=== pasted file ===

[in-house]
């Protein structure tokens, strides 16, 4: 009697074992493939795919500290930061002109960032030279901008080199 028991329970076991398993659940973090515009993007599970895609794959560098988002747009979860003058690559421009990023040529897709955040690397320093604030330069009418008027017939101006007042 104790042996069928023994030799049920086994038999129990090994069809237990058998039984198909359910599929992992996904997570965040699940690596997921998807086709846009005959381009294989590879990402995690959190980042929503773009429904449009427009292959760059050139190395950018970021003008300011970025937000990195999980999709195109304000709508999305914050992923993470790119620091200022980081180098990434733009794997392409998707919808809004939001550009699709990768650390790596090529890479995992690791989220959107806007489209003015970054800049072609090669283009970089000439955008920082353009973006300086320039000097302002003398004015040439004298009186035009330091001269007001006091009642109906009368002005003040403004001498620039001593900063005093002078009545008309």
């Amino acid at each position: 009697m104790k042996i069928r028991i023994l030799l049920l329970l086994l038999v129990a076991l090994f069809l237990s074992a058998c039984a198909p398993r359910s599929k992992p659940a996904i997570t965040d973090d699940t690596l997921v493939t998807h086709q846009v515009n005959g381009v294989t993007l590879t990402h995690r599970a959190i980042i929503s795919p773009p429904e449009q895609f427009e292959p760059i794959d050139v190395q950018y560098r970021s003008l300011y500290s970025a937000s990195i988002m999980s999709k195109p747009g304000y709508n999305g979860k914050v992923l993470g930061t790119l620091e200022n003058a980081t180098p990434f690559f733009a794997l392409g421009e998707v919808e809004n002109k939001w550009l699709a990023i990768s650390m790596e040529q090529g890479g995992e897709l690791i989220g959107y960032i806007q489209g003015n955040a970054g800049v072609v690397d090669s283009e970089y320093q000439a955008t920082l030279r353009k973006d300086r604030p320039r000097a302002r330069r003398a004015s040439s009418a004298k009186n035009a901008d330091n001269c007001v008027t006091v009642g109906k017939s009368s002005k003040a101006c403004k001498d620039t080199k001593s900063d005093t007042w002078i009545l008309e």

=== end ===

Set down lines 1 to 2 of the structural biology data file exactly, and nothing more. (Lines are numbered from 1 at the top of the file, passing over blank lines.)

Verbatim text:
[in-house]
């Protein structure tokens, strides 16, 4: 009697074992493939795919500290930061002109960032030279901008080199 028991329970076991398993659940973090515009993007599970895609794959560098988002747009979860003058690559421009990023040529897709955040690397320093604030330069009418008027017939101006007042 104790042996069928023994030799049920086994038999129990090994069809237990058998039984198909359910599929992992996904997570965040699940690596997921998807086709846009005959381009294989590879990402995690959190980042929503773009429904449009427009292959760059050139190395950018970021003008300011970025937000990195999980999709195109304000709508999305914050992923993470790119620091200022980081180098990434733009794997392409998707919808809004939001550009699709990768650390790596090529890479995992690791989220959107806007489209003015970054800049072609090669283009970089000439955008920082353009973006300086320039000097302002003398004015040439004298009186035009330091001269007001006091009642109906009368002005003040403004001498620039001593900063005093002078009545008309």